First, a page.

"It is well that war is so terrible, else men would love it too much.<7i>
General Robert E. Lee, Fredericksburg, 1862
Robert Edward Lee was born in Stratford, Virginia on January 19, 1807 - the son of famous Revolutionary War hero Henry "Light- Horse Harry Lee. The young Robert was a natural leader and graduated second in his class at West Point Military Academy.
After serving under General Winfield Scott during the Mexican War, Lee returned to West Point to serve as superintendent of the school from 1852 to 1855. Eager for action, he accepted the rank of lieutenant colonel in the U.S Army Cavalry. On October 16, 1859, he led the company of U.S. Marines that captured John Brown during the abolitionist's raid on the federal armory at Harpers Ferry.
When war between the states appeared imminent, President Abraham Lincoln offered full command of the Union's field forces to Lee - he declined the promotion. Though he deeply opposed secession, his loyalty remained with his beloved Virginia. The possibility of drawing his sword against his home state was unthinkable. When Virginia seceded in 1861, Lee resigned from the U.S. Army and accepted command within the Confederate Army.
As General of the Army of Northern Virginia, Lee employed shrewd battle planning and sheer audacity to outwit the larger, better equipped Union forces. With victories at Richmond, Bull Run and Fredericksburg, Lee earned the devotion of every soldier who served under his command. His greatest victory was at the Battle of Chancellorsville in May of 1863. Facing vastly superior numbers, Lee andhis most trusted officer, General Stonewall Jackson, once again outmaneuvered and outfought the Union forces. However, Jackson was killed in the battle and without his support, Lee was defeated at theBattle of Gettysburg. The dwindling Confederate forces battled the nearly endless resources of the Union Army for two more years. Lee was forced to surrender his beleaguered troops at Appomattox in 1865.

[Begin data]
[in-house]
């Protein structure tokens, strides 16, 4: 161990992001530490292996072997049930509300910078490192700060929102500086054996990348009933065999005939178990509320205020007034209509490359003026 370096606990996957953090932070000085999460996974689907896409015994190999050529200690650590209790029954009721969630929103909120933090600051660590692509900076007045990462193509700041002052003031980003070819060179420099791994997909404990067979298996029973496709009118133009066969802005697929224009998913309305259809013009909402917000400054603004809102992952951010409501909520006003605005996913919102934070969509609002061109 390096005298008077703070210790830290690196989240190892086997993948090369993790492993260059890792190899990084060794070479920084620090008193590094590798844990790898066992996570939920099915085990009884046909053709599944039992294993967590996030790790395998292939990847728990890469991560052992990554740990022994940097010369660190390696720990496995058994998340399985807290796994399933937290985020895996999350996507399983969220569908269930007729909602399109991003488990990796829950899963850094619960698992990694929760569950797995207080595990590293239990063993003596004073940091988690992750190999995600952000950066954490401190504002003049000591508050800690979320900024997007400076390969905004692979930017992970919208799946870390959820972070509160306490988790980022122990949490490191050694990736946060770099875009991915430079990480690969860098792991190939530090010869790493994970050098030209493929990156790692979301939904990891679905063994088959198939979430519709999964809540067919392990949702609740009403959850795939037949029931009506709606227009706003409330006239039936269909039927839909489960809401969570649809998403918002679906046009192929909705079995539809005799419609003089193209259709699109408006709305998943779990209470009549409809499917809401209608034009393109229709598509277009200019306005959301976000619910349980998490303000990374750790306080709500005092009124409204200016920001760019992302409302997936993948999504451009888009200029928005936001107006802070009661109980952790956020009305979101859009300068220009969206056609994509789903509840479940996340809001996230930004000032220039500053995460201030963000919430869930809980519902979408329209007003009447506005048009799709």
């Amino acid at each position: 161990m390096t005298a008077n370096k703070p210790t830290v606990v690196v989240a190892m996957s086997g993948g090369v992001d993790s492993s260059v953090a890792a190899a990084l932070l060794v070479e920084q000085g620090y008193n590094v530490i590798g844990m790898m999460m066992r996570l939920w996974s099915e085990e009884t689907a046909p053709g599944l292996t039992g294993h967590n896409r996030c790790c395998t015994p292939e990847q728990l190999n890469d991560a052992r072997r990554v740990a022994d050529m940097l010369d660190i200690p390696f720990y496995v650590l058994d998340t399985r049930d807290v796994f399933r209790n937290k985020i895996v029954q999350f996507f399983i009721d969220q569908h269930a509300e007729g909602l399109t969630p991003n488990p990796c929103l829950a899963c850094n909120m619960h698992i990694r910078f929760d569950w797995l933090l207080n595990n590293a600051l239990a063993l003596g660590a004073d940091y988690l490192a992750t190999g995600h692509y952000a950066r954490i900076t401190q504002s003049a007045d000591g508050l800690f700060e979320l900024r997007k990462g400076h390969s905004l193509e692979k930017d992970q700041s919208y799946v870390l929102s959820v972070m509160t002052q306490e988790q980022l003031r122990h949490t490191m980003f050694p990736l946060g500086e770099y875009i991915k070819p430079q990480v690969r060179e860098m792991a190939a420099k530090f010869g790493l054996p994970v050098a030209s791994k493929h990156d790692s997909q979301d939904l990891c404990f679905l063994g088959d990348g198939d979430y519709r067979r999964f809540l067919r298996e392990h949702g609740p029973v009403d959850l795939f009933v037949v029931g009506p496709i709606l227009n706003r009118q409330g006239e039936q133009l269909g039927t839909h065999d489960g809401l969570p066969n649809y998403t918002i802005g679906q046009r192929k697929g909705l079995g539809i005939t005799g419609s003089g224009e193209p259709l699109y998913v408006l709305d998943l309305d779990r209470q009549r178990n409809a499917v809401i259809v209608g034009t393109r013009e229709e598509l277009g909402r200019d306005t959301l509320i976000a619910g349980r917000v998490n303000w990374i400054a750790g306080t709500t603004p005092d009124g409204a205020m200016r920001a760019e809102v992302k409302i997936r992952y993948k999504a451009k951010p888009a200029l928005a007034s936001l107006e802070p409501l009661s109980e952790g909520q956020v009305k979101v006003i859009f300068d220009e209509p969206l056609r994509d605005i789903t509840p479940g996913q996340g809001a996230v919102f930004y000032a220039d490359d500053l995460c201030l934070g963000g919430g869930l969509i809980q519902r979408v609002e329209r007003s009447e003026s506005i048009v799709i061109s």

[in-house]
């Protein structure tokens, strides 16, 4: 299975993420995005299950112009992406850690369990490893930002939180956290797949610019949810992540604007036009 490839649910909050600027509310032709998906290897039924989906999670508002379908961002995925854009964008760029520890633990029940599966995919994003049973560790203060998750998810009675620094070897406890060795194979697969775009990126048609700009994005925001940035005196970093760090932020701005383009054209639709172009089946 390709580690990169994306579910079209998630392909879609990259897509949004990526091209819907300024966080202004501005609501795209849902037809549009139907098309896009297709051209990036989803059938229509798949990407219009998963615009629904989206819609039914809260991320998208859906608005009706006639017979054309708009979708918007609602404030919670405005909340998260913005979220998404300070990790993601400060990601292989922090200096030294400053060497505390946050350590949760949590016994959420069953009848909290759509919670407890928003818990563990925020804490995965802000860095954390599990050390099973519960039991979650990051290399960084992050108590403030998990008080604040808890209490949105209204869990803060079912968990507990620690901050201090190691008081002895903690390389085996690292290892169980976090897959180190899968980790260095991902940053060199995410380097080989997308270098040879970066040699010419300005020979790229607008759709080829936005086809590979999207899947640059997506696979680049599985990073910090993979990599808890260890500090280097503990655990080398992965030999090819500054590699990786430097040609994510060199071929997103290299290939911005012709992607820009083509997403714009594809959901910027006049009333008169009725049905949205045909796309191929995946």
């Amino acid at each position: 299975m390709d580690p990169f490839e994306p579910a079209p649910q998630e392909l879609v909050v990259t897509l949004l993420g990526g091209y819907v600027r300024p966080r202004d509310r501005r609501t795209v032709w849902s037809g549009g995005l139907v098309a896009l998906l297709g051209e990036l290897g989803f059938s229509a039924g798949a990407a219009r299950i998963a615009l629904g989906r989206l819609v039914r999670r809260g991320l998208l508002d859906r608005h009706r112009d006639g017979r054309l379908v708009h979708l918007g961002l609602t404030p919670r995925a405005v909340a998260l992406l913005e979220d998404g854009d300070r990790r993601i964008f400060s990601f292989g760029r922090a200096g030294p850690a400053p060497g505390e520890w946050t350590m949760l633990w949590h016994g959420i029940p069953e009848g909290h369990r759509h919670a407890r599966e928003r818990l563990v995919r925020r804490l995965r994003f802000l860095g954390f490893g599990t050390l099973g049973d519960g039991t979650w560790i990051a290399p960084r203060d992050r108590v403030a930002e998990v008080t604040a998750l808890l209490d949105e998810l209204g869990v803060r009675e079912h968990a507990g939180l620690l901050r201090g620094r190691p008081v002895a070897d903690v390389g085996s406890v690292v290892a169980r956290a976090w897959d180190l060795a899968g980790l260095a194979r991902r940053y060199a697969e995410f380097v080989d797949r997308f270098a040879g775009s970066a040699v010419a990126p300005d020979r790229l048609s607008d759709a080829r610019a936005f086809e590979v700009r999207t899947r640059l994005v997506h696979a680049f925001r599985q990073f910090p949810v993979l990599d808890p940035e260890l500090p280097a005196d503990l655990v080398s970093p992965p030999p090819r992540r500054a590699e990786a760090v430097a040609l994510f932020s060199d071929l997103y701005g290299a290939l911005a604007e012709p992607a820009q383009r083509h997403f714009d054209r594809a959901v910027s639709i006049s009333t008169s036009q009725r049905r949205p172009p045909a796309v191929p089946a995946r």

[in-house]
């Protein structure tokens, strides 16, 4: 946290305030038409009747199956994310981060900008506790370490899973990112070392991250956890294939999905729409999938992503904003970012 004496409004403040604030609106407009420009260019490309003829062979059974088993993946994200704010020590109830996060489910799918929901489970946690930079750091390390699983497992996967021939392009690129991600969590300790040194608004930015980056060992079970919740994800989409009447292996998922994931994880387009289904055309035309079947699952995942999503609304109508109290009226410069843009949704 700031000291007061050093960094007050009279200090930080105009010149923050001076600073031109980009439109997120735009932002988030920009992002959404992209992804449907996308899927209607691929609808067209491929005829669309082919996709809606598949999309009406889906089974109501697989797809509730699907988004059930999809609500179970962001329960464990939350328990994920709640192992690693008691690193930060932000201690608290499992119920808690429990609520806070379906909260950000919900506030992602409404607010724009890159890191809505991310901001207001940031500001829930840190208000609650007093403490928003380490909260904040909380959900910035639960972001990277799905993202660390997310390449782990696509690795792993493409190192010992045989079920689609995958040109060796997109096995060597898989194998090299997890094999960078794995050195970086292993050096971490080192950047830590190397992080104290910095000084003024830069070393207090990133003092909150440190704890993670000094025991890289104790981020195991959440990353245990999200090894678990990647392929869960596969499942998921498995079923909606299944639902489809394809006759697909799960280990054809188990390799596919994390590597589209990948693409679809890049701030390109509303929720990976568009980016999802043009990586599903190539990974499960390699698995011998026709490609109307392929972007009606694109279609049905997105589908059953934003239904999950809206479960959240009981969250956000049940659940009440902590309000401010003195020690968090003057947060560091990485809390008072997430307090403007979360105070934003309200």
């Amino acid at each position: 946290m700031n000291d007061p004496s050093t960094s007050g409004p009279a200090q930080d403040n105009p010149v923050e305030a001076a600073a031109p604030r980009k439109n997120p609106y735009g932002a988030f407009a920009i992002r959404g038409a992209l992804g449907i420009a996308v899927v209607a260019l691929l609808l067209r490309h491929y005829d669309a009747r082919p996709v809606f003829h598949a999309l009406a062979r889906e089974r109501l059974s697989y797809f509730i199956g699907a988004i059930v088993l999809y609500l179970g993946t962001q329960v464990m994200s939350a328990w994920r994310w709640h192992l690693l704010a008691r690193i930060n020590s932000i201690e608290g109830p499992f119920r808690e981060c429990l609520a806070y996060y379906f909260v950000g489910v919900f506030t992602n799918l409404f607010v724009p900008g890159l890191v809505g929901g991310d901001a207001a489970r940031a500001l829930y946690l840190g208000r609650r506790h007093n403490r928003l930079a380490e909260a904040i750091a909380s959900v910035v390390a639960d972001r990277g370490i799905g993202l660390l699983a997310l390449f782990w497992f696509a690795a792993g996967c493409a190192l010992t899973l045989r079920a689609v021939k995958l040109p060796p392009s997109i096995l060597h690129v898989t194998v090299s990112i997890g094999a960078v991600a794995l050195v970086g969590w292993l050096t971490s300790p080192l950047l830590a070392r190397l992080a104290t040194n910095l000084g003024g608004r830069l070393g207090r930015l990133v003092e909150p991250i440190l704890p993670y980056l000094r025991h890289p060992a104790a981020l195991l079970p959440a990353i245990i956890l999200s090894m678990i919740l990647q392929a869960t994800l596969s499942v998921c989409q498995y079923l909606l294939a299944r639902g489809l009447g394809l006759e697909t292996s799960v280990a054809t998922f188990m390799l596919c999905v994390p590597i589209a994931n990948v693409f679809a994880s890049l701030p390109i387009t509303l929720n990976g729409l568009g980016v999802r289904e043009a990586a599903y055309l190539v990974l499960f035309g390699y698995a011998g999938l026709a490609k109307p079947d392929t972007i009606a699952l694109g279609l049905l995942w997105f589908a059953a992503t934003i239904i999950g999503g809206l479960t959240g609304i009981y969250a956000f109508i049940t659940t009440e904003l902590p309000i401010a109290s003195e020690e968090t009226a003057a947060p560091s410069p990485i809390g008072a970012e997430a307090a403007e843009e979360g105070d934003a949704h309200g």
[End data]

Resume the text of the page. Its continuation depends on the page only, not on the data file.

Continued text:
Following the war, Lee assumed the presidency of Washington College, now Washington and Lee University, where he served until his death in 1870.
Robert E. Lee was a man of great personal character and he devoted the rest of his life to setting an example of conduct for thousands of ex-Confederates. Utilizing his legendary status, he urged Southerners to hold no animosity toward the North and raise their children as Americans. His efforts, both during and after the war, earned him the respect and admiration of the entire nation.
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